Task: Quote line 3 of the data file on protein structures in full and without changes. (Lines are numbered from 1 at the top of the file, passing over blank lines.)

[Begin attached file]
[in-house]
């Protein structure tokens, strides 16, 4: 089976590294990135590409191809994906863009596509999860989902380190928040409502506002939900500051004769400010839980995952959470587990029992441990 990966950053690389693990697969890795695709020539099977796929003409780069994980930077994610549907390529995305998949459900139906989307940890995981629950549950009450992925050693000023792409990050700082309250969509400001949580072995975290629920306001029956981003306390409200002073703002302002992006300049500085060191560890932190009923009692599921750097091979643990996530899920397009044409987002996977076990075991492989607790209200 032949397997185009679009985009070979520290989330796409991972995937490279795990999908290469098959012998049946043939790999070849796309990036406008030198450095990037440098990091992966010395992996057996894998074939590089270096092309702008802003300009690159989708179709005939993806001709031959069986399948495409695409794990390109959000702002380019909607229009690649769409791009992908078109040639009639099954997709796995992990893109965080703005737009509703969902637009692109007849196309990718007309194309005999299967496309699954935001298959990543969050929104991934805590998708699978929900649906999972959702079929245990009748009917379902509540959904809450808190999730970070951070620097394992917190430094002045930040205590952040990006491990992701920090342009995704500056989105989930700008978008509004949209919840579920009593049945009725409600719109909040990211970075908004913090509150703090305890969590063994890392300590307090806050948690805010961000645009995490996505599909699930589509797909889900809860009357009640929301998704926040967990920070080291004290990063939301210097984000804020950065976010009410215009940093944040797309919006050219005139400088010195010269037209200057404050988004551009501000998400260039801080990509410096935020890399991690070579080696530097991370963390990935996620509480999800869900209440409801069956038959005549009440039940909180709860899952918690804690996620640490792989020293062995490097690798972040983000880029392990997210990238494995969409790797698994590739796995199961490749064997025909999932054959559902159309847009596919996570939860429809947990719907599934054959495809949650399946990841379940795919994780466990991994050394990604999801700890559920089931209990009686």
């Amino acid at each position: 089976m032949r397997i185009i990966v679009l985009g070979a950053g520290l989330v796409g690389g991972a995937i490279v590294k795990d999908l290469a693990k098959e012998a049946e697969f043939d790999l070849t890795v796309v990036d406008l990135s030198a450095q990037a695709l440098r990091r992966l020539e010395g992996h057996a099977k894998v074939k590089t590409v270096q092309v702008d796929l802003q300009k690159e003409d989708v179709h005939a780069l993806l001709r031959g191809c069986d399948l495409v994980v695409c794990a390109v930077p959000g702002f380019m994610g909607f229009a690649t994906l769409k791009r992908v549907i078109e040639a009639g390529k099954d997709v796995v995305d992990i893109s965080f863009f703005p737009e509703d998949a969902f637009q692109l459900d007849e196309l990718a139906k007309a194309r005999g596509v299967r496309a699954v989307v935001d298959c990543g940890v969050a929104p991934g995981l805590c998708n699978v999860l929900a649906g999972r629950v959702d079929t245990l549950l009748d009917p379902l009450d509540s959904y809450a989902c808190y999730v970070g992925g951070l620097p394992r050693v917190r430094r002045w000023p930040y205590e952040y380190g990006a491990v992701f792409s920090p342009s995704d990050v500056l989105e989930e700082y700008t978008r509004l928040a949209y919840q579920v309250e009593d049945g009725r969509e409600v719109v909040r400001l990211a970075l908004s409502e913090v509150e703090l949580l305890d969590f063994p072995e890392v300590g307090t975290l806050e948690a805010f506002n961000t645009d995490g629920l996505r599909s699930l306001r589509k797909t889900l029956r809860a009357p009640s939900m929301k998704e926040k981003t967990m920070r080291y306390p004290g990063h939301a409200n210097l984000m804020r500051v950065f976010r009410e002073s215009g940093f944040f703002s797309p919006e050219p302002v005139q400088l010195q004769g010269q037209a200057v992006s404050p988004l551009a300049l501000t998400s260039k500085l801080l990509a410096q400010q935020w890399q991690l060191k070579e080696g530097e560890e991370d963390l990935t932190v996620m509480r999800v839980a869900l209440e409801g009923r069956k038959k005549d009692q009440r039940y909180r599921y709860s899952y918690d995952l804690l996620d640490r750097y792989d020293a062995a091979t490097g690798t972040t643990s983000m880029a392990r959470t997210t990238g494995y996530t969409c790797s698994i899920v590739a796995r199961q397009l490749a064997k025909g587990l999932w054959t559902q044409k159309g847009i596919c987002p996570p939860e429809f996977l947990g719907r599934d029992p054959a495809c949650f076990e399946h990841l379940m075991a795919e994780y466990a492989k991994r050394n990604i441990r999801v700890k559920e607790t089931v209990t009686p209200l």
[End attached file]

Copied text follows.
């Amino acid at each position: 089976m032949r397997i185009i990966v679009l985009g070979a950053g520290l989330v796409g690389g991972a995937i490279v590294k795990d999908l290469a693990k098959e012998a049946e697969f043939d790999l070849t890795v796309v990036d406008l990135s030198a450095q990037a695709l440098r990091r992966l020539e010395g992996h057996a099977k894998v074939k590089t590409v270096q092309v702008d796929l802003q300009k690159e003409d989708v179709h005939a780069l993806l001709r031959g191809c069986d399948l495409v994980v695409c794990a390109v930077p959000g702002f380019m994610g909607f229009a690649t994906l769409k791009r992908v549907i078109e040639a009639g390529k099954d997709v796995v995305d992990i893109s965080f863009f703005p737009e509703d998949a969902f637009q692109l459900d007849e196309l990718a139906k007309a194309r005999g596509v299967r496309a699954v989307v935001d298959c990543g940890v969050a929104p991934g995981l805590c998708n699978v999860l929900a649906g999972r629950v959702d079929t245990l549950l009748d009917p379902l009450d509540s959904y809450a989902c808190y999730v970070g992925g951070l620097p394992r050693v917190r430094r002045w000023p930040y205590e952040y380190g990006a491990v992701f792409s920090p342009s995704d990050v500056l989105e989930e700082y700008t978008r509004l928040a949209y919840q579920v309250e009593d049945g009725r969509e409600v719109v909040r400001l990211a970075l908004s409502e913090v509150e703090l949580l305890d969590f063994p072995e890392v300590g307090t975290l806050e948690a805010f506002n961000t645009d995490g629920l996505r599909s699930l306001r589509k797909t889900l029956r809860a009357p009640s939900m929301k998704e926040k981003t967990m920070r080291y306390p004290g990063h939301a409200n210097l984000m804020r500051v950065f976010r009410e002073s215009g940093f944040f703002s797309p919006e050219p302002v005139q400088l010195q004769g010269q037209a200057v992006s404050p988004l551009a300049l501000t998400s260039k500085l801080l990509a410096q400010q935020w890399q991690l060191k070579e080696g530097e560890e991370d963390l990935t932190v996620m509480r999800v839980a869900l209440e409801g009923r069956k038959k005549d009692q009440r039940y909180r599921y709860s899952y918690d995952l804690l996620d640490r750097y792989d020293a062995a091979t490097g690798t972040t643990s983000m880029a392990r959470t997210t990238g494995y996530t969409c790797s698994i899920v590739a796995r199961q397009l490749a064997k025909g587990l999932w054959t559902q044409k159309g847009i596919c987002p996570p939860e429809f996977l947990g719907r599934d029992p054959a495809c949650f076990e399946h990841l379940m075991a795919e994780y466990a492989k991994r050394n990604i441990r999801v700890k559920e607790t089931v209990t009686p209200l």